Originally an American motel chain, Holiday Inn is now one of the world’s largest multinational hotel chains accommodating over 100m guests a year. The giant operator, now part of the InterContinental Hotels Group, has recently launched a new 180-room branch in Jeddah, Saudi Arabia.
The chain, which was first established in the 1950s in Nashville, Tennessee, USA, has decided to revive its interior design concept, allowing a bit more of a contemporary edge to fuse with its corporate identity.
Julia Dempster, managing director, Interior Motives – the Dubai-based design firm behind the recent Holiday Inn – explains that while she was able to be more creative with this project, one of the main requirements for the design was that it included the bright green associated with the Holiday Inn franchise.
She says: “The operator had a very particular colour palette for this project, which included fresh greens.
Holiday Inn was quite specific that we use that, so we applied those colours in the guest room and in the public areas. And the whole new colour palette that’s come through is very fresh, and it includes yellows, greens, teal and a bit of turquoise—but not too blue so it doesn’t go toward Holiday Inn Express.”
Dempster also notes that a lot of neutral tones were used to create a background setting for the bright pops of hue including taupe and beige.
While the design team wasn’t so keen on the bright green colour due to personal preferences, it opted to limit the use of the colour rather than apply it heavily throughout.
Dempster explains: “We limited the green and used it only as splashes rather than as massive amounts. Because in a lot of the hotel’s signage, they use this green so it is [prevalent]. But we integrated a neutral background with a lot of taupe.”
The new Holiday Inn is eye-catching even before guests arrive. According to Dempster, you can see through the front windows quite well as you drive past the building on the way to the airport. Due to the large glass panels that line the reception area and the strong lighting scheme, the hotel is inviting and warm to guests and visitors alike.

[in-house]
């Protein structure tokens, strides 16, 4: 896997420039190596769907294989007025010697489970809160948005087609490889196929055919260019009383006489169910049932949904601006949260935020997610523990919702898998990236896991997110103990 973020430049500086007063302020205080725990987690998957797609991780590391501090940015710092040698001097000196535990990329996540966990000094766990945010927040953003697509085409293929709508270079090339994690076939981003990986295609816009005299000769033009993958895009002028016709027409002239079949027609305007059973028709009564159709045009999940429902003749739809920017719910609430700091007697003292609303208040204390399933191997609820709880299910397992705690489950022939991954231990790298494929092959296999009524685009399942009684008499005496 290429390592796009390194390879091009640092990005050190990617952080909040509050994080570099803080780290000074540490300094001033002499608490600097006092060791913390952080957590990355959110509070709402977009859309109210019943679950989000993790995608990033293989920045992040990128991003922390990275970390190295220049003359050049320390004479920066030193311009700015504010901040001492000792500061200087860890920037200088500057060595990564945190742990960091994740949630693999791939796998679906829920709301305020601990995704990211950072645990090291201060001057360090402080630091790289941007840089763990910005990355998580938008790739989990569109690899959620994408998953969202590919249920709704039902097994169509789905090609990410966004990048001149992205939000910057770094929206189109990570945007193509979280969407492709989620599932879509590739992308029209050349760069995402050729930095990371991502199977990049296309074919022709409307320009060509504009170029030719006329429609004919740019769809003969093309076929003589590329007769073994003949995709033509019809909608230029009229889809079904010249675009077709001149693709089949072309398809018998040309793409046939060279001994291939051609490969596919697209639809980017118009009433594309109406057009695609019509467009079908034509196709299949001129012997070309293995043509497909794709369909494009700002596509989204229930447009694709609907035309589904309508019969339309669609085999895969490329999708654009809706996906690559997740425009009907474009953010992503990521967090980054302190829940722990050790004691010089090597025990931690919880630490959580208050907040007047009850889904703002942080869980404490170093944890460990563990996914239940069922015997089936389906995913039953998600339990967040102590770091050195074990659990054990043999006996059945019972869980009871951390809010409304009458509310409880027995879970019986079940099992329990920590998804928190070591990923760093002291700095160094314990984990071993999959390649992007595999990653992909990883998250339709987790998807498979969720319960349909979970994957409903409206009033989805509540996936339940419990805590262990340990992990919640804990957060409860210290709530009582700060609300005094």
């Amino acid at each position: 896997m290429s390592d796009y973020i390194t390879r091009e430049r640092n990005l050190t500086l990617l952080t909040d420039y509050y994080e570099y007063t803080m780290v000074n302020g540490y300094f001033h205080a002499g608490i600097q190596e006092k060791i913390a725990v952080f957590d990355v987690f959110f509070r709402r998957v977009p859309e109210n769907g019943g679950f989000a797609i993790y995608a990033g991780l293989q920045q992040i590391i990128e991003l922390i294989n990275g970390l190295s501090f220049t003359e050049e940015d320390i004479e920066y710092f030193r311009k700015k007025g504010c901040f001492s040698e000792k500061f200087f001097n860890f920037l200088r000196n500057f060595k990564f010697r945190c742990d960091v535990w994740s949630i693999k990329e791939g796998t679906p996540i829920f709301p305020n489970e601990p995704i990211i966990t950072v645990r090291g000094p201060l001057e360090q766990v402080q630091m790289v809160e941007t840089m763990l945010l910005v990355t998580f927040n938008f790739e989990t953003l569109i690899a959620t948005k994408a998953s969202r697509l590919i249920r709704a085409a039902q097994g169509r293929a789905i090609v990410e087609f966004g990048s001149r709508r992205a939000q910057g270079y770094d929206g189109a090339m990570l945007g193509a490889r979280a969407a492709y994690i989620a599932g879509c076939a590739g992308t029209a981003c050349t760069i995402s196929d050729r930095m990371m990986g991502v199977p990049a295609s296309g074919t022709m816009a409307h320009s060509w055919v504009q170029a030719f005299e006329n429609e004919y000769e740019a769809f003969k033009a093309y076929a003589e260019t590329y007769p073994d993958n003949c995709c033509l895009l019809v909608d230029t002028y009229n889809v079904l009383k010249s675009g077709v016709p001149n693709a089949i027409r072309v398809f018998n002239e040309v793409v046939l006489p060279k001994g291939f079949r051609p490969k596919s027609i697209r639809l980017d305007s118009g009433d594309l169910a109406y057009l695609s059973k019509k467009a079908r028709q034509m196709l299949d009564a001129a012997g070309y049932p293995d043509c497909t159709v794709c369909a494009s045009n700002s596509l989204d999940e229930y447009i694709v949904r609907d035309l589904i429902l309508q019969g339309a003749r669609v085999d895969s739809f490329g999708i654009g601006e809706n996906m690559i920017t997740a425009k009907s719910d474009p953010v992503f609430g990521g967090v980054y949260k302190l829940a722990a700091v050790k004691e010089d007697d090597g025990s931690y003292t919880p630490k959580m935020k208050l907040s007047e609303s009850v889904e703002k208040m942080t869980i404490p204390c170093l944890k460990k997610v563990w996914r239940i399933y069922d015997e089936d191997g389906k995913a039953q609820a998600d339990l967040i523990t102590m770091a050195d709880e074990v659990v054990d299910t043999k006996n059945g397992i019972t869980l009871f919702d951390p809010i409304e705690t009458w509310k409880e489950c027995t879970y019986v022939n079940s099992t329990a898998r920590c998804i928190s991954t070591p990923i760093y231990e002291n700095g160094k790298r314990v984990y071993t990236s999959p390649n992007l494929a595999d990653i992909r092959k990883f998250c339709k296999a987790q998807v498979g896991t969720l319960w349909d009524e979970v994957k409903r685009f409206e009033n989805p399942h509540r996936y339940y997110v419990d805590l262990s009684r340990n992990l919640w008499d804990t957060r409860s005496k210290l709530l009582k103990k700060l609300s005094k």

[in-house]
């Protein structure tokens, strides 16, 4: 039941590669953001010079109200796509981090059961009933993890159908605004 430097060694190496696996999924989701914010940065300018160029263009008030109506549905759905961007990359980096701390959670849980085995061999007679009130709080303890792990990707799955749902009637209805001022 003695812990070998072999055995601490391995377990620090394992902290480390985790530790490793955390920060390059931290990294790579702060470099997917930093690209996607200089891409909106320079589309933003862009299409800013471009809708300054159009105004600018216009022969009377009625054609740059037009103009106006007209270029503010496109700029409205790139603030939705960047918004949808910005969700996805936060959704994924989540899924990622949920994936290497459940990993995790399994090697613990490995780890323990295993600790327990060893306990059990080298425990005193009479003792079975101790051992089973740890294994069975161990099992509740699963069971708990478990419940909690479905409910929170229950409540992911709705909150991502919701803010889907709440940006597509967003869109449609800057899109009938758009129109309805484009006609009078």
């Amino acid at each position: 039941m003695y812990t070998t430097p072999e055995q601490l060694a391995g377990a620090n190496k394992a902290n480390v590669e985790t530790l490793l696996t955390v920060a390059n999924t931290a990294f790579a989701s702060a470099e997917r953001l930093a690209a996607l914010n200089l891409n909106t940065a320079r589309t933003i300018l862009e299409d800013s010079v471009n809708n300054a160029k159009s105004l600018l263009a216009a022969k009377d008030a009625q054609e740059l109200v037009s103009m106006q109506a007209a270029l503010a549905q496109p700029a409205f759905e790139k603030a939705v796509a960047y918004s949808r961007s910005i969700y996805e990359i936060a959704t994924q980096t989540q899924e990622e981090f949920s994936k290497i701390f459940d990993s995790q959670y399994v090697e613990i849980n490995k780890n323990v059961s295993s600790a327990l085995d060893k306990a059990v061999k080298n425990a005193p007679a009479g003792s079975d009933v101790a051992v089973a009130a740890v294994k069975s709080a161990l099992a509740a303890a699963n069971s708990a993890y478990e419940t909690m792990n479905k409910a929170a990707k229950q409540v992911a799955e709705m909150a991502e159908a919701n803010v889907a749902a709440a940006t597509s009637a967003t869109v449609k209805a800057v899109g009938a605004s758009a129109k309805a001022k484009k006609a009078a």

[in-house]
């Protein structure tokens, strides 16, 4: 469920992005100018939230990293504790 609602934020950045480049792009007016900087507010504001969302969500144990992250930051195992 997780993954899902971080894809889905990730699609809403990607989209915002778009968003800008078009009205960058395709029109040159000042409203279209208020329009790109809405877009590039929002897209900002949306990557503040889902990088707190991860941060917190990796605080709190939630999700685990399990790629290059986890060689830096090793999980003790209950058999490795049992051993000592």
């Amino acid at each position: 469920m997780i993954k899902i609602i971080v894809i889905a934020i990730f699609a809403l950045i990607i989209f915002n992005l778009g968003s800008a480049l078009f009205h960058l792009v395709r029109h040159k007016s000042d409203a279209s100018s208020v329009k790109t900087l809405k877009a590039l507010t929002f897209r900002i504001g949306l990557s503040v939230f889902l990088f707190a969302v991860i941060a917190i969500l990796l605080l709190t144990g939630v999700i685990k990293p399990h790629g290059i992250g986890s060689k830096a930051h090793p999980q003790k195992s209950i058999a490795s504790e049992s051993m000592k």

Dempster says: “You actually see it from the road as you’re driving by, because it’s quite well-illuminated. It’s got a lot of glass, so when you drive past it you can actually see into it. Because it’s double height on the ground floor, we’ve used a lot of illuminating features on the back and what’s what you see when you’re outside.
“We drove past it once and I thought, ‘Wow, that’s our hotel!’ because I hadn’t seen it before but it’s actually quite noticeable. You’ve got all the glass that wraps around and then the back wall of the lobby area is all timber features with illuminated niches behind the reception. And we made the reception desk quite organically shaped from sophisticated Carrera marble.”
Upon entering the hotel, guests are immediately welcomed by the natural and organic shapes that give form to the reception desk, lighting schemes and furniture. The reception desk is a voluminous marble piece that draws one’s attention to the various lighting designs throughout the welcoming area.